Accessibility links

US Treasury Says Progress Made in US-China Economic Ties

U.S. Treasury Secretary Henry Paulson described agreements made in recent economic talks with China as "small steps" on a "long path" toward greater economic change. VOA's Stephanie Ho reports from Washington.

Treasury Secretary Paulson said newspaper reports saying the United States and China failed to resolve major issues during recent economic talks in Washington were misleading.

Speaking Tuesday at the Heritage Foundation, a conservative public policy organization, he was upbeat about the accomplishments of last month's so-called Strategic Economic Dialogue with China.

"The second SED meeting produced tangible results that have laid the groundwork for greater progress," said Henry Paulson. "In particular, we made notable progress on civil aviation, energy and the environment, and financial services."

He said the biggest trade issues plaguing U.S. - China economic relations are the U.S. belief that China deliberately undervalues its currency and Beijing's lax enforcement of copyright laws.

Paulson urged Beijing to allow its currency to fluctuate, saying that is a fundamental component in China's quest to become a market economy.

"It [freeing the currency] is a proxy for their reform progress." he said. "It is very difficult to have a market-driven economy if you do not have market price signals. It is very difficult to have a financial system that works without those kind of price signals."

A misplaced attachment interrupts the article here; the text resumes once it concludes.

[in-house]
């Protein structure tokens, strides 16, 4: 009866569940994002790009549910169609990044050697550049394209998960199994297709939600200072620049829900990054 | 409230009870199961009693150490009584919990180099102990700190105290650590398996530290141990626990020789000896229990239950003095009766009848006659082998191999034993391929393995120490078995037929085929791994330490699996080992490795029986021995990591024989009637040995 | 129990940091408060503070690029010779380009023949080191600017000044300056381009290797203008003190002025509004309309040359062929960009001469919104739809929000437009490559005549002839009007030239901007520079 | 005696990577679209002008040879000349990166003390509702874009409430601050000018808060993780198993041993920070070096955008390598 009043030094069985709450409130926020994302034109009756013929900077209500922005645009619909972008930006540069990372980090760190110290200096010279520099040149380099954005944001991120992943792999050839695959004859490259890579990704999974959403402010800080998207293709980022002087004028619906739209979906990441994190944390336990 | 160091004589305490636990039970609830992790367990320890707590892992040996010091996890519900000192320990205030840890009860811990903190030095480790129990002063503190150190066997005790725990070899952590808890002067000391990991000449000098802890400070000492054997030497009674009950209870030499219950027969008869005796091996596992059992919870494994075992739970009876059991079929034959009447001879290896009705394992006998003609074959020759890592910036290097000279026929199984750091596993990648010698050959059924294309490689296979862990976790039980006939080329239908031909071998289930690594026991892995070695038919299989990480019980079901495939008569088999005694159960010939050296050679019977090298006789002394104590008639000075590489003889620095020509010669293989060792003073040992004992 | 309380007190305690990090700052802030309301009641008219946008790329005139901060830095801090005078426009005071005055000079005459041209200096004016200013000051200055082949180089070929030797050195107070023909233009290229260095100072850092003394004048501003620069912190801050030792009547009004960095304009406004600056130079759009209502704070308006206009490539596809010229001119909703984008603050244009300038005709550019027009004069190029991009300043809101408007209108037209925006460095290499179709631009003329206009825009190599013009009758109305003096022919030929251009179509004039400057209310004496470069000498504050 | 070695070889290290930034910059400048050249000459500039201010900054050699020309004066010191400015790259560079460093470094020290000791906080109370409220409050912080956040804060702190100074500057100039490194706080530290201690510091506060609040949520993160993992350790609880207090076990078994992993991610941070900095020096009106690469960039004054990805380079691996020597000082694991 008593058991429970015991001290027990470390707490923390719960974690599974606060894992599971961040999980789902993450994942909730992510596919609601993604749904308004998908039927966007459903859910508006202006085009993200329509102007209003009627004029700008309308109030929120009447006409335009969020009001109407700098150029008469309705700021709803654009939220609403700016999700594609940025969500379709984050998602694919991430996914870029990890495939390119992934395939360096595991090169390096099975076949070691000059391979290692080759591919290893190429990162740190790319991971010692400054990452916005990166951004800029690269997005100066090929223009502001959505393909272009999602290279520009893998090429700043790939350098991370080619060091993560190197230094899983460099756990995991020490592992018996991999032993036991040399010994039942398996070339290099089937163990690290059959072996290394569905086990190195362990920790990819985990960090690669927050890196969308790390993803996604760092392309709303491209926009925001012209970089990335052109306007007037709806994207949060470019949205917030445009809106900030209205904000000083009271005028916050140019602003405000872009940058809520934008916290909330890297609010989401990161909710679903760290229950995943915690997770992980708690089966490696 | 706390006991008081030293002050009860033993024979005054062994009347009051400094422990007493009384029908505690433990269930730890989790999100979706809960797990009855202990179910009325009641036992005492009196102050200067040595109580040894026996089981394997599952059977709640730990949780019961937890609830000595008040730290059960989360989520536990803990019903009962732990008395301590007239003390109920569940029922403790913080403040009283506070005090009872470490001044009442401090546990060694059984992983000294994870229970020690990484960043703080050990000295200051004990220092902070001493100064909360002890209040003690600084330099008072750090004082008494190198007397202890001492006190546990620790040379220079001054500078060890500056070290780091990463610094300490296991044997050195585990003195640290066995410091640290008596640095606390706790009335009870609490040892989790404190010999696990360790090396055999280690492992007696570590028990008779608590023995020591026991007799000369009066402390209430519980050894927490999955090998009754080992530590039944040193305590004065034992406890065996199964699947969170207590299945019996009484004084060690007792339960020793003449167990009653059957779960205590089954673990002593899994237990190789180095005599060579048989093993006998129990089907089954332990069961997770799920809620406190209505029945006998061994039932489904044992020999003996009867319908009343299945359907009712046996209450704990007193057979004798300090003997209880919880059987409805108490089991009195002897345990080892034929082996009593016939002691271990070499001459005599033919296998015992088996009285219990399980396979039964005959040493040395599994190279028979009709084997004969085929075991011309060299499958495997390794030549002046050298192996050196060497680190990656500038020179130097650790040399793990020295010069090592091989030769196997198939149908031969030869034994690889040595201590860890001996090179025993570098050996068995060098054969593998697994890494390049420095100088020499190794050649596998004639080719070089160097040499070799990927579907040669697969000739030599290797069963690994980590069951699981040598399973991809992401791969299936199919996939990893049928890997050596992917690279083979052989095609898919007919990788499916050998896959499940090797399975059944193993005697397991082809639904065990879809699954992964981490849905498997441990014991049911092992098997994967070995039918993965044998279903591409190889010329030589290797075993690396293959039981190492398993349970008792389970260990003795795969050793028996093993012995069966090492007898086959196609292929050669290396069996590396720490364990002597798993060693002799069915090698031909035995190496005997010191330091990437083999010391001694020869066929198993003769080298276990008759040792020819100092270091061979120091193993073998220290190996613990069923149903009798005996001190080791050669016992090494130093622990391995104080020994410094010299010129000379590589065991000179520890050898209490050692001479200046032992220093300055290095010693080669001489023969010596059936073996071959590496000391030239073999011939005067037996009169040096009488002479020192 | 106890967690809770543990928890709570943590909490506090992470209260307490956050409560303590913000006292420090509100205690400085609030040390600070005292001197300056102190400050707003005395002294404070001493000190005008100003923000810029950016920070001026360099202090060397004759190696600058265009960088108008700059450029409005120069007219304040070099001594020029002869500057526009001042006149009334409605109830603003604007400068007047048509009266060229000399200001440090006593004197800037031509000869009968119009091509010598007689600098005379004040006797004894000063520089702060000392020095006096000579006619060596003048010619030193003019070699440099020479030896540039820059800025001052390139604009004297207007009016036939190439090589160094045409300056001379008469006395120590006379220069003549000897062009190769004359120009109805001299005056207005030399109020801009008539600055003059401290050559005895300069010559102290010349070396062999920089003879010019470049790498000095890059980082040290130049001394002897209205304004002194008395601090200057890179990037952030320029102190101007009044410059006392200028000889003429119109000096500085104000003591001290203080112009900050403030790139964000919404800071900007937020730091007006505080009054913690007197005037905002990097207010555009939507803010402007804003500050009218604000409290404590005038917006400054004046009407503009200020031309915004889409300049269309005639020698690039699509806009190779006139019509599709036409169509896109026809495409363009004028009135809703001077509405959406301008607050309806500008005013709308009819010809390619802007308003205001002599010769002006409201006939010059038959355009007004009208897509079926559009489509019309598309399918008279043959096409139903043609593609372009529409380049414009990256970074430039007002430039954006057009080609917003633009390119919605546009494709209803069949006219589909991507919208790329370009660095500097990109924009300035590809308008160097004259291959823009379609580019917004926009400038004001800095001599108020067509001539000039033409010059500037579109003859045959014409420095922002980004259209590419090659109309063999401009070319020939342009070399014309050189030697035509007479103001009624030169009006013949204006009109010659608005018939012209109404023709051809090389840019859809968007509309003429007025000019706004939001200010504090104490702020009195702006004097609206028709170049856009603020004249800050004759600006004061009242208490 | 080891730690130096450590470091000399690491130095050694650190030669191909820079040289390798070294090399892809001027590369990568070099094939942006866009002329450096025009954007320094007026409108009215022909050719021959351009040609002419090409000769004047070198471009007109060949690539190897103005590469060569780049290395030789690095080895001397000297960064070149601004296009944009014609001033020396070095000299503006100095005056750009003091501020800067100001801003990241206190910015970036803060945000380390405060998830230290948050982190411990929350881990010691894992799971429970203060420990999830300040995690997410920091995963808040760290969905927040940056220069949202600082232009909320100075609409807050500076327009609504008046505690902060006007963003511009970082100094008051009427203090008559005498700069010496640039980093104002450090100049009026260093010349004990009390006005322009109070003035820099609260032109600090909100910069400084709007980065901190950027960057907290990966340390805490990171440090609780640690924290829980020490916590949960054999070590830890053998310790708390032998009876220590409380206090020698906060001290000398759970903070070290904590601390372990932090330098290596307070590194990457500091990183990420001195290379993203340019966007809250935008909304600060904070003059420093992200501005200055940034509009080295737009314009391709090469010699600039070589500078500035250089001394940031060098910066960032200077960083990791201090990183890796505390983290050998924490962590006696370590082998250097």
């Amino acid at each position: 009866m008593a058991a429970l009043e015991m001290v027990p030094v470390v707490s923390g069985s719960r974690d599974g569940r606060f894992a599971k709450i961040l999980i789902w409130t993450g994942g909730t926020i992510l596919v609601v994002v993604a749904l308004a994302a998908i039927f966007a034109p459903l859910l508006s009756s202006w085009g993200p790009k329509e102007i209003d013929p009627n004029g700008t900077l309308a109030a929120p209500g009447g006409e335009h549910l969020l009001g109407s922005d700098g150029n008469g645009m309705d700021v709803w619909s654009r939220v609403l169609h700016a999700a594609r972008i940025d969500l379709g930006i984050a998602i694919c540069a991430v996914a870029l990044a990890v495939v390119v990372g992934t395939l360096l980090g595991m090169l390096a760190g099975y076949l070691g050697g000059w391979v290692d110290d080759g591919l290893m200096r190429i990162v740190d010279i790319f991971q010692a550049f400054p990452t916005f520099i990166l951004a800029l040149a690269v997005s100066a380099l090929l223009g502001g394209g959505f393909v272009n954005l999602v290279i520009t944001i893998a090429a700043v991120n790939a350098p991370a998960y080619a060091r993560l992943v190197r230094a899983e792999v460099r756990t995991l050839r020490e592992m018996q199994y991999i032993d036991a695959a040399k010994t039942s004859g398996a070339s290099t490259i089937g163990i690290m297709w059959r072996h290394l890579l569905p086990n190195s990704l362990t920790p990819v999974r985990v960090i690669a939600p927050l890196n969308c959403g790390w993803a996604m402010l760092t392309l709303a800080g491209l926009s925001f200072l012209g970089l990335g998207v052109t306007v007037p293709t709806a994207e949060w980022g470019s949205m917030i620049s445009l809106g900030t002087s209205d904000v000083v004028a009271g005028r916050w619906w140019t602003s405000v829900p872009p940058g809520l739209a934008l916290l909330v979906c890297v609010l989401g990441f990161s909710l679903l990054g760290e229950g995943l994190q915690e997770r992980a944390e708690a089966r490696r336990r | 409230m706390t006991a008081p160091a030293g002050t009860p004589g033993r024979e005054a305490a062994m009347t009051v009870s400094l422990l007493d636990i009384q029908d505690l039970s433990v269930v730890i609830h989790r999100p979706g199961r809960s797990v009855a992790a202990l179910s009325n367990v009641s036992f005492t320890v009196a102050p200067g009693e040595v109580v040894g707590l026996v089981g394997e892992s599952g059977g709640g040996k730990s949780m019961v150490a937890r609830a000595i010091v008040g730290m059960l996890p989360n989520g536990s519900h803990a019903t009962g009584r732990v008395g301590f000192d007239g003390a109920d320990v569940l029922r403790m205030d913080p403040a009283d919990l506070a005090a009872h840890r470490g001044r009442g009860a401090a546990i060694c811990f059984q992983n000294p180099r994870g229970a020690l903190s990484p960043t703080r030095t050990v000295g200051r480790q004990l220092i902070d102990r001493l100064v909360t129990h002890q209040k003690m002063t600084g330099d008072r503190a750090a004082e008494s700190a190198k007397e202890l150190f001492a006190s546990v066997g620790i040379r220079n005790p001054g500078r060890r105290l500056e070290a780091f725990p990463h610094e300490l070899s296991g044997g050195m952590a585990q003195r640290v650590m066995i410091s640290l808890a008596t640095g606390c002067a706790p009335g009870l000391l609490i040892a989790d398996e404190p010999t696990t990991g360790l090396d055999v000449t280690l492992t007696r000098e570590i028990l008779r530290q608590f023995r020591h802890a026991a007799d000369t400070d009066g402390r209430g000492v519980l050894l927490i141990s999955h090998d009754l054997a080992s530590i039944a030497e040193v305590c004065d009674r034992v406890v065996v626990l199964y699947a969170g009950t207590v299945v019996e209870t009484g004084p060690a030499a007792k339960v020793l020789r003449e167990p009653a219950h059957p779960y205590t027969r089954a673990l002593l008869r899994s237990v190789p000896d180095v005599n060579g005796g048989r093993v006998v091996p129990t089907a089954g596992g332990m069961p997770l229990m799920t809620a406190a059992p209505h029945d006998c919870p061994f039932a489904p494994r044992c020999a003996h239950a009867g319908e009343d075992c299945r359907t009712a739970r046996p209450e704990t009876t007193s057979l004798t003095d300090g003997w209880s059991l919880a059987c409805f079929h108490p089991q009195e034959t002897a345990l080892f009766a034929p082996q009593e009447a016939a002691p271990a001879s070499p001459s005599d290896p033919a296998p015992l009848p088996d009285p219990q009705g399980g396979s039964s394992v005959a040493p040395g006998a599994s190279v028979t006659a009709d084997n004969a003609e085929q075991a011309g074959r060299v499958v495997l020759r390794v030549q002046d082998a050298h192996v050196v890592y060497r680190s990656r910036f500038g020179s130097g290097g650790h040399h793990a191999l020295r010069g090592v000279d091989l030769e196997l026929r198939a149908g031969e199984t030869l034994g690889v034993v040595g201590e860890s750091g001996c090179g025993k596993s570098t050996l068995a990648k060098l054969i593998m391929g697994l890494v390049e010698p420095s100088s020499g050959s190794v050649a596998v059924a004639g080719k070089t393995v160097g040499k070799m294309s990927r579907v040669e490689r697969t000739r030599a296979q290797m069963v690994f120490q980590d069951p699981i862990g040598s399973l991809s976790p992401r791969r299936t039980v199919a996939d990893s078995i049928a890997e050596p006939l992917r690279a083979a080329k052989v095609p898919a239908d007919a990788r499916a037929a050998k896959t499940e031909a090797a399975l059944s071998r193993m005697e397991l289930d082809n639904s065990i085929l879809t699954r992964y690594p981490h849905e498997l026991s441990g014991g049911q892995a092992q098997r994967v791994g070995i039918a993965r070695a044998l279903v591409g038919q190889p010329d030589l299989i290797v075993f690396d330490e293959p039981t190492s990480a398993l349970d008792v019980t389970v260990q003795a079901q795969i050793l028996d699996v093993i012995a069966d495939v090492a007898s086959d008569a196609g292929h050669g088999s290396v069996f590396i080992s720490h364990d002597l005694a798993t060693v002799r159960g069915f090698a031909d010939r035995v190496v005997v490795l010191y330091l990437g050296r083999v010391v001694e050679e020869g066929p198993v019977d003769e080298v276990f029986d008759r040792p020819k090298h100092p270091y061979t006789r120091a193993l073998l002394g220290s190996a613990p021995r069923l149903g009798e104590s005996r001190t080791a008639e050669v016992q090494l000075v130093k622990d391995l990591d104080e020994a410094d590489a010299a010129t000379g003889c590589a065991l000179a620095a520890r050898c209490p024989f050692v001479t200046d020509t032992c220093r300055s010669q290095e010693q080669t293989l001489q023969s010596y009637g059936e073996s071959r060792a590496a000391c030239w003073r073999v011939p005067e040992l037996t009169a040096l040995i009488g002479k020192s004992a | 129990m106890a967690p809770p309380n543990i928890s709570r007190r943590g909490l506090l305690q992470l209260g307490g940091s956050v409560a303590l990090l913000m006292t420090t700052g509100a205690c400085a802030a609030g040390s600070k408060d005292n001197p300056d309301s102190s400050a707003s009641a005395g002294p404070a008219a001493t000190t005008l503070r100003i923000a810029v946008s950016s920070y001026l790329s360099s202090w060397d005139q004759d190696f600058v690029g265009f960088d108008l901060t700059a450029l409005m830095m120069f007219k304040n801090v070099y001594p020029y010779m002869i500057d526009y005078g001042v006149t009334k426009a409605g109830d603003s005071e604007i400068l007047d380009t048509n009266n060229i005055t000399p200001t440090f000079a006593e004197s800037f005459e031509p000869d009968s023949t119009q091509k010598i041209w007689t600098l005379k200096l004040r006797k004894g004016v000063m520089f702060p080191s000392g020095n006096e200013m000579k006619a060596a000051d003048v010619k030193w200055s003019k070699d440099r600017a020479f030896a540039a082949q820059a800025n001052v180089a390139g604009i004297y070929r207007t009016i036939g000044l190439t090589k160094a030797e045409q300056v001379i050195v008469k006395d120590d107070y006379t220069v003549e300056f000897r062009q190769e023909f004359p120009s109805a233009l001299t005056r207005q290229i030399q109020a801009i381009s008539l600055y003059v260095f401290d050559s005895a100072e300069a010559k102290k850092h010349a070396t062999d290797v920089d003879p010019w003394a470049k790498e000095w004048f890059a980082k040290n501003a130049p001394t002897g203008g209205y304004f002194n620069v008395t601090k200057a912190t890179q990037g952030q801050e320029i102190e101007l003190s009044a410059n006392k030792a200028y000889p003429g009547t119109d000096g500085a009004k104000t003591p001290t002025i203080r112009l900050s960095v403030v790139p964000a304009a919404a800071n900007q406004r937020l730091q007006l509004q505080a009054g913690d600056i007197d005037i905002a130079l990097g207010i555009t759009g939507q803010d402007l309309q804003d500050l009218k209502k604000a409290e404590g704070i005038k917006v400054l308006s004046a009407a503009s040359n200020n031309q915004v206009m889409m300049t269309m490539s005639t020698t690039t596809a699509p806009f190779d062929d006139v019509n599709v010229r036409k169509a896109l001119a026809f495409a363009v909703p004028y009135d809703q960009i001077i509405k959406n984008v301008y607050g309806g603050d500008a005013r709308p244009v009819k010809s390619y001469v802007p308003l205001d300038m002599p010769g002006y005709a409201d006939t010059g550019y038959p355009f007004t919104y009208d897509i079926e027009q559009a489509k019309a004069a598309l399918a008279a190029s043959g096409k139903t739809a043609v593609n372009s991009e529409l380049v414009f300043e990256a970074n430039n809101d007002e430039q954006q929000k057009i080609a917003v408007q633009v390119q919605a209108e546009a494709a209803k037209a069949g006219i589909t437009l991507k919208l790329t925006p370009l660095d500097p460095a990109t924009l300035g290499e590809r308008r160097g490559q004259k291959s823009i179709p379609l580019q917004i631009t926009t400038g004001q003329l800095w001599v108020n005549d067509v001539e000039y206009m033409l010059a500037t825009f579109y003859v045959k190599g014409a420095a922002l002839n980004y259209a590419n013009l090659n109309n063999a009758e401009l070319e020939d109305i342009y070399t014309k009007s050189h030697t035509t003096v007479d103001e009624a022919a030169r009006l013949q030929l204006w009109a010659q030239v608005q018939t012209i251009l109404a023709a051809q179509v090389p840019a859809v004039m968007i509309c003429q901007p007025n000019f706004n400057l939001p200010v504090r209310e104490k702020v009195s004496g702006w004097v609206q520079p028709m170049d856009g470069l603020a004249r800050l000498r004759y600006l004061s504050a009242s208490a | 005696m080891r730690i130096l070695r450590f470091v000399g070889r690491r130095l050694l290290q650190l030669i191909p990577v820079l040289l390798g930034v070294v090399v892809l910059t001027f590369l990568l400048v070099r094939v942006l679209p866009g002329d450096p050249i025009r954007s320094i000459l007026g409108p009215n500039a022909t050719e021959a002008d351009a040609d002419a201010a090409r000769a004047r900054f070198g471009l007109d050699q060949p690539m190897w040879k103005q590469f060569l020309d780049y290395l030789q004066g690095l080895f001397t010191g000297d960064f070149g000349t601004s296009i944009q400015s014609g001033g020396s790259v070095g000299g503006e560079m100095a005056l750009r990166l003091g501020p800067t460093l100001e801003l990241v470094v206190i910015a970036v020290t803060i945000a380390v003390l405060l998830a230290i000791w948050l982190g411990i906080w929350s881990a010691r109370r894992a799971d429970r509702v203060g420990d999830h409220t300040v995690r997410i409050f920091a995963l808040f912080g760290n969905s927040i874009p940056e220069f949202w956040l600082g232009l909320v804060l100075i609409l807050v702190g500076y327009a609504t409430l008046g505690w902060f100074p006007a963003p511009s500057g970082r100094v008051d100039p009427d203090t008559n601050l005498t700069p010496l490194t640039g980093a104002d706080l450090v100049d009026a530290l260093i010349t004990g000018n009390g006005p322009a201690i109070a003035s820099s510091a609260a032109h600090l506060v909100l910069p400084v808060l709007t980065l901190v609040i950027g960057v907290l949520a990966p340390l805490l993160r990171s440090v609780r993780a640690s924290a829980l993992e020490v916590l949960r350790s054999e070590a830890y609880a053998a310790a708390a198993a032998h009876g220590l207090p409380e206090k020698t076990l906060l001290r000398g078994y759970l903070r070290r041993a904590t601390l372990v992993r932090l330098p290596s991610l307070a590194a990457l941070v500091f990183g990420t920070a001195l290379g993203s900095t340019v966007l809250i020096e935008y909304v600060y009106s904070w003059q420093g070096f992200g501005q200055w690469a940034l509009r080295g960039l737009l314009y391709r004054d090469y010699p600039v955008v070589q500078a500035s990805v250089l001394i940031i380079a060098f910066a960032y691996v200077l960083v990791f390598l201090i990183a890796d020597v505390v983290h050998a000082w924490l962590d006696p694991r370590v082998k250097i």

The U.S. trade deficit with China, which reached a record $232 billion last year, is creating political problems in Congress where legislators accuse Beijing of manipulating the currency to give China an unfair trade advantage. Some of them are calling for legislation to protect the U.S. markets.

James Baker, who served as Treasury Secretary in the Reagan administration and Secretary of State for President Bush's father, added his warning in a speech to the U.S. - China Business Council. He said he fears a protectionist backlash in the United States if China does not allow its currency to appreciate.

"We [the U.S.] don't have any tools to forestall the protectionist legislation train that may be coming down the track at us," said James Baker. "We need to figure out a way to do that. It would be helpful if the Chinese, consistent with their own interest, would let their currency appreciate a little more than it has."

Baker said revaluing the Chinese currency would be helpful, but acknowledged it would only be a partial solution to evening out the lopsided trade imbalance with China.